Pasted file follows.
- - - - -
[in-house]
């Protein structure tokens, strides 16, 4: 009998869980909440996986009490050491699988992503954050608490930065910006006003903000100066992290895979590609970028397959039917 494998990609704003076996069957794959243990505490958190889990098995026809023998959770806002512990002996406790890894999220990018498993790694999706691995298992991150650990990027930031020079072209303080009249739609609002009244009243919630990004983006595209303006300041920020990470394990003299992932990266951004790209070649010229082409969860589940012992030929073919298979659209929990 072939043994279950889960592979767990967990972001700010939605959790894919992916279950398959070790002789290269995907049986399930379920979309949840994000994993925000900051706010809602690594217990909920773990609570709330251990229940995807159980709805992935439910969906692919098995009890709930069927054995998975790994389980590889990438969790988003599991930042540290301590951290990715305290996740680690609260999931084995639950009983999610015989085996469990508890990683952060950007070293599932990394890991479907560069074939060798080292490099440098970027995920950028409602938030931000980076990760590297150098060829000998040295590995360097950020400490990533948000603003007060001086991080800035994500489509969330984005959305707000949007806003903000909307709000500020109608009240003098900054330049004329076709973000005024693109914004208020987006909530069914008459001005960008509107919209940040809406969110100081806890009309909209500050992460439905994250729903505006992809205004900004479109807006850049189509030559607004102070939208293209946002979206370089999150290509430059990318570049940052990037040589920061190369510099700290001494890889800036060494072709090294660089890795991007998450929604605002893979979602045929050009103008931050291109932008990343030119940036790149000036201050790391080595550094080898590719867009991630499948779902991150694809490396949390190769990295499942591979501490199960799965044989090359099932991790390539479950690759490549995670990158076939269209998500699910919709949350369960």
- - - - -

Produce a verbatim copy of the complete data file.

[in-house]
């Protein structure tokens, strides 16, 4: 009998869980909440996986009490050491699988992503954050608490930065910006006003903000100066992290895979590609970028397959039917 494998990609704003076996069957794959243990505490958190889990098995026809023998959770806002512990002996406790890894999220990018498993790694999706691995298992991150650990990027930031020079072209303080009249739609609002009244009243919630990004983006595209303006300041920020990470394990003299992932990266951004790209070649010229082409969860589940012992030929073919298979659209929990 072939043994279950889960592979767990967990972001700010939605959790894919992916279950398959070790002789290269995907049986399930379920979309949840994000994993925000900051706010809602690594217990909920773990609570709330251990229940995807159980709805992935439910969906692919098995009890709930069927054995998975790994389980590889990438969790988003599991930042540290301590951290990715305290996740680690609260999931084995639950009983999610015989085996469990508890990683952060950007070293599932990394890991479907560069074939060798080292490099440098970027995920950028409602938030931000980076990760590297150098060829000998040295590995360097950020400490990533948000603003007060001086991080800035994500489509969330984005959305707000949007806003903000909307709000500020109608009240003098900054330049004329076709973000005024693109914004208020987006909530069914008459001005960008509107919209940040809406969110100081806890009309909209500050992460439905994250729903505006992809205004900004479109807006850049189509030559607004102070939208293209946002979206370089999150290509430059990318570049940052990037040589920061190369510099700290001494890889800036060494072709090294660089890795991007998450929604605002893979979602045929050009103008931050291109932008990343030119940036790149000036201050790391080595550094080898590719867009991630499948779902991150694809490396949390190769990295499942591979501490199960799965044989090359099932991790390539479950690759490549995670990158076939269209998500699910919709949350369960």